While there was enjoyment in being out in the country, such travel was a necessity in a landscape where animals and edible plants were widely dispersed.  The Nunamuit settled in and formed the community of Anaktuvuk Pass in 1950, largely marking the end of their nomadic ways.  In more recent years, long range travel under human power has drastically decreased as snow machines (also known as snow mobiles or snowgos depending on your locale) took hold in the state throughout the 1970s and beyond.  People in rural villages and communities throughout the state lead a more sedentary lifestyle with this new wave of high powered technology, and now typically only venture away from home for no longer than a day at a time.  Long range travel under human power has become something that is done for recreational purposes, not out of necessity.  Even travel with dog teams has been relegated to only racing or tourism.

In today’s urbanized and fast-paced world, there are those that feel out of place and use the outdoors as an escape and reprieve.  For some, that means a short hike on a nature trail or a trip to the beach.  For others, they seek out more intensive trips spending multiple days performing various outdoor pursuits like camping, hiking, skiing or hunting.  Like all pursuits, there are some that take this to the extreme, covering large swaths of wilderness in a quick manner.  Despite the lack of hunting or gathering on most of these adventure trips, such activities aren’t far from what was performed by our hunter/gatherer ancestors long ago.  In Alaska, wilderness events like the Alaska Mountain Wilderness Classic and the Alaska Mountain Wilderness Ski Classic offer such an opportunity.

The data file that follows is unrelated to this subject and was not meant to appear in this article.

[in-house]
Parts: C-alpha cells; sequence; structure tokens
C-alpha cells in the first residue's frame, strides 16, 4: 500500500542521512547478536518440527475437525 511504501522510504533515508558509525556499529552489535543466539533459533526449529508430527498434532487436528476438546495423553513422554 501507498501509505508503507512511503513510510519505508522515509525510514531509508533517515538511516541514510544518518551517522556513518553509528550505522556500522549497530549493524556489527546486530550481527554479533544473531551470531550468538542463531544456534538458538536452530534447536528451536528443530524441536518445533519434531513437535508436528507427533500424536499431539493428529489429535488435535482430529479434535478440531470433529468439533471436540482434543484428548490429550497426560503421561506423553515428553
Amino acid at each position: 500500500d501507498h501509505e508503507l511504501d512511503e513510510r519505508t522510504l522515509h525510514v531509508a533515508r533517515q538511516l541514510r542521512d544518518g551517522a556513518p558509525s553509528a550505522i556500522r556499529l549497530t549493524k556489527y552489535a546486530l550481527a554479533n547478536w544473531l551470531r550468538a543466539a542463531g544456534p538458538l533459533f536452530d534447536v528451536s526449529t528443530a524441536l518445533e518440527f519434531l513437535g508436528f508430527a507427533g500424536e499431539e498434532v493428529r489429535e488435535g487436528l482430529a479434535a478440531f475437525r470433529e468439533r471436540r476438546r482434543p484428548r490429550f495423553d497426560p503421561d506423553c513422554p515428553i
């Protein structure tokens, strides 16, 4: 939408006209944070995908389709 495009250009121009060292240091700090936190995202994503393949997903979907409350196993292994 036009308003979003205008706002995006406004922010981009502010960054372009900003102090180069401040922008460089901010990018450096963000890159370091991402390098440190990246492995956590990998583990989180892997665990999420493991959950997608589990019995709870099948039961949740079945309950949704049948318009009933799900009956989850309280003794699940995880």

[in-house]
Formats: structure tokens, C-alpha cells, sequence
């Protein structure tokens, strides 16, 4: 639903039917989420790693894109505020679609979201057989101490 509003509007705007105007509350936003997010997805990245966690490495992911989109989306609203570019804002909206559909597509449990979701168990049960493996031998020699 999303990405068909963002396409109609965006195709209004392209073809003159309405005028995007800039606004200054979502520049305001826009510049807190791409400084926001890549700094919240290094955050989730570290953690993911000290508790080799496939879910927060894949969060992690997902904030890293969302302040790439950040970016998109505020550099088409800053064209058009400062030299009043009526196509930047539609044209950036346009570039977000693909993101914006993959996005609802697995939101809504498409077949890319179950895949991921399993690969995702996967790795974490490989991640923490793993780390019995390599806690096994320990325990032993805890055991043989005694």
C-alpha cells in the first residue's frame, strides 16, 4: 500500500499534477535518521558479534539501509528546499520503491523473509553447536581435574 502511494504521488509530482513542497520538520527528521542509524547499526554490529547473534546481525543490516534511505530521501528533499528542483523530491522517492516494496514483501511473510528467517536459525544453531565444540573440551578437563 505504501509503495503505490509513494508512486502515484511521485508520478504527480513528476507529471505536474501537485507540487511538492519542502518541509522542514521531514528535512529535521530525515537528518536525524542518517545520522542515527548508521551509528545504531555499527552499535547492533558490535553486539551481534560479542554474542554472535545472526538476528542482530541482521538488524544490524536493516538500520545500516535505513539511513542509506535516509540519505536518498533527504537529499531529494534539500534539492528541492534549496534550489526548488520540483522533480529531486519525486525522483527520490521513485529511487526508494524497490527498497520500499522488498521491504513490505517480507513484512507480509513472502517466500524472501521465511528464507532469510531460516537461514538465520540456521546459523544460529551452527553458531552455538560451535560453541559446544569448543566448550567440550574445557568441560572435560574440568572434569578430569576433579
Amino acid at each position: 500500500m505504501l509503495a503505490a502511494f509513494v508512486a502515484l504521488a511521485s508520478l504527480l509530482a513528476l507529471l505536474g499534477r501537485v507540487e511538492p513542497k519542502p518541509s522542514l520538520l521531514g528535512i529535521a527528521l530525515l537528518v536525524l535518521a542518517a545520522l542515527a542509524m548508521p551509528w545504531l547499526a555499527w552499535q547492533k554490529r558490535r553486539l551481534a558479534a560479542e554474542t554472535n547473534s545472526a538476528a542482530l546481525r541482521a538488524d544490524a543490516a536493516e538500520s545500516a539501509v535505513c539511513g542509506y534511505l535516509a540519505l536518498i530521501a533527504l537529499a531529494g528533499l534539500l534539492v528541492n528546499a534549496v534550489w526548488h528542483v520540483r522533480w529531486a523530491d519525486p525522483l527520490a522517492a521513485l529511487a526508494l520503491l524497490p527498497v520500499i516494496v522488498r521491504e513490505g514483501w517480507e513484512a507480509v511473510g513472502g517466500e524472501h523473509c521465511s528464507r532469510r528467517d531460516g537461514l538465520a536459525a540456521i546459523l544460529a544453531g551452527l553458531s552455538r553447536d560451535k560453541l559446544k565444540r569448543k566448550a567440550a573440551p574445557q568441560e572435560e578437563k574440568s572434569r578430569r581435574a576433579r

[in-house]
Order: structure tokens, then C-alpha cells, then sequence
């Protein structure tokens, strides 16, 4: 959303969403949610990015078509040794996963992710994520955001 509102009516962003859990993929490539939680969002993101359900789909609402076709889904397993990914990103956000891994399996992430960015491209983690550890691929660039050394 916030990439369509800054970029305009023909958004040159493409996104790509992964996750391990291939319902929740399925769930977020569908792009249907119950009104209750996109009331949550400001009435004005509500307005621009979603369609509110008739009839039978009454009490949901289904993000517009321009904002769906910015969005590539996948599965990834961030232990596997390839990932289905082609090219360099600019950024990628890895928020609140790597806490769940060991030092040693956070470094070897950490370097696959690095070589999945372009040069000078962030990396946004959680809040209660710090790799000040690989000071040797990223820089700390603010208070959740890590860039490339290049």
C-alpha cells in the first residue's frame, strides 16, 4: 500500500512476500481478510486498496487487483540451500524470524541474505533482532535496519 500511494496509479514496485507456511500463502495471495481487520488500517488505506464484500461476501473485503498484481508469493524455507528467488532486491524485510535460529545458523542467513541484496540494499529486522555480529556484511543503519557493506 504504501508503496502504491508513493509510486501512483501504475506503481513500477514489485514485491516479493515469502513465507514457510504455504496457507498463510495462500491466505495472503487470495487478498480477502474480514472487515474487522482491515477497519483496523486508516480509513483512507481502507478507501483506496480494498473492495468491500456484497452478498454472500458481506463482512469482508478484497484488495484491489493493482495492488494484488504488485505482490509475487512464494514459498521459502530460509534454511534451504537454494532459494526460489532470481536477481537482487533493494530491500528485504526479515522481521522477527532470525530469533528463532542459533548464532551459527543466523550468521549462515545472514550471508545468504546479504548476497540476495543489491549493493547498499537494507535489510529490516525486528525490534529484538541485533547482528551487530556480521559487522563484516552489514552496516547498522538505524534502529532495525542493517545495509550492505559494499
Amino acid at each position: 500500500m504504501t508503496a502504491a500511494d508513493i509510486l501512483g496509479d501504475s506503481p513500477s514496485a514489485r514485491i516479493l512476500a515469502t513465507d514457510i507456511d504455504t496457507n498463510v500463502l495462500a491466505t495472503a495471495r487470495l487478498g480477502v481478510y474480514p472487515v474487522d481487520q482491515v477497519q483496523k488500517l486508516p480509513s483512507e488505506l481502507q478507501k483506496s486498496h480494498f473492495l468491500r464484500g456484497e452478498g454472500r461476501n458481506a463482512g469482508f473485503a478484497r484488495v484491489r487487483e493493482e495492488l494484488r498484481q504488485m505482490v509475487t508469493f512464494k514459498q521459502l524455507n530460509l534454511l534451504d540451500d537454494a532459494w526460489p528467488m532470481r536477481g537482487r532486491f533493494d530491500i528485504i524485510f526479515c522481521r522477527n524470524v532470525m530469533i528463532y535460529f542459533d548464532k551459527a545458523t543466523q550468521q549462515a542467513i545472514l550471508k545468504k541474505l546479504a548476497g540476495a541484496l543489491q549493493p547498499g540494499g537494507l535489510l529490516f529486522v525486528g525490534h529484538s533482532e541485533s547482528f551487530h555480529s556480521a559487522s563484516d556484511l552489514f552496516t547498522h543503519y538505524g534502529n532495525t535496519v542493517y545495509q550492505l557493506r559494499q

The travels I discussed at the beginning of this essay took place during the 2017 Ski Classic.  It being my first year in the event, I was only permitted to travel within Gates of the Arctic National Park, while event veterans skied routes through the Arctic National Wildlife Refuge.  Two others would attempt to complete the same route and we set off on a clear day from Galbraith Lake, just outside the eastern boundary of the park.  Our final destination was Wiseman, but first we needed to reach the checkpoint about 90 miles distant at Anaktuvuk Pass.

Old sled dog trails provided a path towards the Itkillik Valley.  The Itkillik was one of the major drainages which the Nunamuit regularly inhabited during the nomadic times.  The valley often had caribou and other animals to offer as food sources.  After the national park was established, there have been many archaeological surveys revealing old tent sites and kills throughout the Itkillik region.